The word "home" can mean many different things. I can go "home" to the physical space I live in; or to my "home" town; or to the state where I live or where I grew up; or to the part of the country or the country where I live.
We have been "home" in the United States since we entered Alaska from Canada on June 29. We have lived this whole time in the RV which is our "home" (except for the 4 nights on the ferry). As we drive south and east from the Seattle, Washington, area, we feel we are getting closer and closer to "home." Why? Because of the cattle in the fields.
And the sagebrush.
And the round wheat and hay fields, growing that way because of the irrigation sprinkler that goes in a circle.
The air is getting drier. We have both lived most of our lives in the higher altitudes of Colorado and, more recently, in the Arizona desert. The humidity we found in much of Alaska is not "home" to us.
I am happy to report that the nights are once again dark. Among other things, that means I can see the moon at night. For many weeks, I was never up when it was dark. As the nights got a little longer, we were often along the ocean and the sky was covered with clouds. But for the last two nights, I actually saw a moon in the sky before I went to bed.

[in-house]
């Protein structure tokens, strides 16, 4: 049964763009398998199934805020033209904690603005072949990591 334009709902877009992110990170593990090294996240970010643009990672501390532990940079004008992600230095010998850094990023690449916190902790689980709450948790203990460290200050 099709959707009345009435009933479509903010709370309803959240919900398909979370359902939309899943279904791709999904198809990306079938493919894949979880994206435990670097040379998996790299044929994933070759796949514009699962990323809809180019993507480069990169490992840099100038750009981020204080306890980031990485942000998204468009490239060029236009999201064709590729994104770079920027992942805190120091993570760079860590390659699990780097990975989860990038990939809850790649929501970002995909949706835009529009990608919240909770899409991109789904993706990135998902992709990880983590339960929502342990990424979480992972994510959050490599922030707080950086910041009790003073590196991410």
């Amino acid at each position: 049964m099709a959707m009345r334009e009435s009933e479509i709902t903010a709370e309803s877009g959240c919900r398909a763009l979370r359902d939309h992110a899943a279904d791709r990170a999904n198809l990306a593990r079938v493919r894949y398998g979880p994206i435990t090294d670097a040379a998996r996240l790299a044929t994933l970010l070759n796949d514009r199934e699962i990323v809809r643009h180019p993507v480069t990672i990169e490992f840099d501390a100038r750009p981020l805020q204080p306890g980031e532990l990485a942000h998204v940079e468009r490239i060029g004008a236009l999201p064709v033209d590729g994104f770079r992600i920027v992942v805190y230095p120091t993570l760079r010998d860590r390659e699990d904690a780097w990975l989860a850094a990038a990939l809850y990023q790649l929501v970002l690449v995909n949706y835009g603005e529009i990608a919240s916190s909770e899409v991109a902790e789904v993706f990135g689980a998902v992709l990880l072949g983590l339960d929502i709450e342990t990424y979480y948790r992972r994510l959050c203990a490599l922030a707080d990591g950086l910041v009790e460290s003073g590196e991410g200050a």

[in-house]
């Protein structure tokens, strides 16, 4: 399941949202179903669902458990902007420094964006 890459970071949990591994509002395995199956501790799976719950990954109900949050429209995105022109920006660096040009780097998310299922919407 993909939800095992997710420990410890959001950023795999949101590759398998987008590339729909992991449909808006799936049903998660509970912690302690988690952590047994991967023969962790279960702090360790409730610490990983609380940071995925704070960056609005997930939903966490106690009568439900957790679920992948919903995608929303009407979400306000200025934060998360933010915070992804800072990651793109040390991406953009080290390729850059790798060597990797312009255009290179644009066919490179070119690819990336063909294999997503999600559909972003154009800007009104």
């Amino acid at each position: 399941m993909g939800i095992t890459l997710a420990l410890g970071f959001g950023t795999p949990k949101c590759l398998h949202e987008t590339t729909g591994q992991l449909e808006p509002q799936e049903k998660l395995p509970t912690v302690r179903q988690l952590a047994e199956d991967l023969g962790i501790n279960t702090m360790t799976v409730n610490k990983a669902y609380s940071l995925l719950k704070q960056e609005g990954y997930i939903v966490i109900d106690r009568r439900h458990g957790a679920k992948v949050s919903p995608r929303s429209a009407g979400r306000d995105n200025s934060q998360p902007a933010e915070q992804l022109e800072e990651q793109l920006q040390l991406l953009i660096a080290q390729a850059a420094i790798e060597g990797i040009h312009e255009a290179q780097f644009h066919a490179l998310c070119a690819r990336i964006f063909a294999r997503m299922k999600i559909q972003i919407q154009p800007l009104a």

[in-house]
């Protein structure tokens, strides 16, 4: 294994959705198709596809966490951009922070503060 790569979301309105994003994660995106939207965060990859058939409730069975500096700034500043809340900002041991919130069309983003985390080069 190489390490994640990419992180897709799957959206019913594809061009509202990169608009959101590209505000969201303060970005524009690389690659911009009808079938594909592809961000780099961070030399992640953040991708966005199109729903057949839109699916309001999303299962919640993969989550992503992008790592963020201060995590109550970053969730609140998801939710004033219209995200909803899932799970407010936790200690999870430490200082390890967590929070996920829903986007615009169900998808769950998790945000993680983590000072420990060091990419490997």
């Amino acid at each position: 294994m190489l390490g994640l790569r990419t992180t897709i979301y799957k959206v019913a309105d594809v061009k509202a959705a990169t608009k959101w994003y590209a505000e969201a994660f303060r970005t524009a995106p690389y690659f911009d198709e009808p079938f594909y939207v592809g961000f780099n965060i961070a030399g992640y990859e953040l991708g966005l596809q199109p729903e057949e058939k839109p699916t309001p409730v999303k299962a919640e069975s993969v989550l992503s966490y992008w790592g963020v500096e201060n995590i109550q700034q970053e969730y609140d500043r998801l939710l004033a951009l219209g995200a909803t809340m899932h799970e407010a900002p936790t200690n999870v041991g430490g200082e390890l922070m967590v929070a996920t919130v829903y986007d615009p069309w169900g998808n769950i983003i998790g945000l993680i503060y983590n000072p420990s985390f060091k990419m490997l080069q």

We drove from Ellensburg, Washington, to Pendleton, Oregon, then today to Boise, Idaho. That is three states in three days. If you drive on the East Coast, you can easily pass through three states in one day. Out west, where the states are larger, our trip is pretty amazing, especially for us.
Eastern Washington and Oregon have interesting hills, mostly covered with brown grass.
We also saw lots of vineyards, providing a good dark green contrast to the brown.
There are lots of hills to go up and down. And triple-trailer loads are allowed, leading to this sign on a FedEx truck.
Hay is a major cash crop around Ellensburg, where we saw lots of covered haystacks.
Pendleton, of course, is home to the famous Pendleton Woolen Mills. We didn't tour the mill, but we did check out the mill's outlet store. Of course, there were lots of Pendleton clothes, most made of wool. And we don't need those in Arizona. We did enjoy looking at the shelves of blankets.
And, through a window, we saw stacks of different colored yarn and a bright blanket on the loom.
Our RV park in Pendleton sat on a hill and we could look out over the valley and part of the town. Look above the ground and you can see the thick smoke that blankets the area and got worse, the closer we came to Boise. A number of wildfires are burning in Idaho and have been for several weeks. I read a story said they don't anticipate a major storm that could put the fires out at least until after October 1.
Driving from Ellensburg to Pendleton, we saw two mountains. I hope someone can let us know if this is Mt. St. Helens?
And, is this Mt. Rainier?
They sure are beautiful.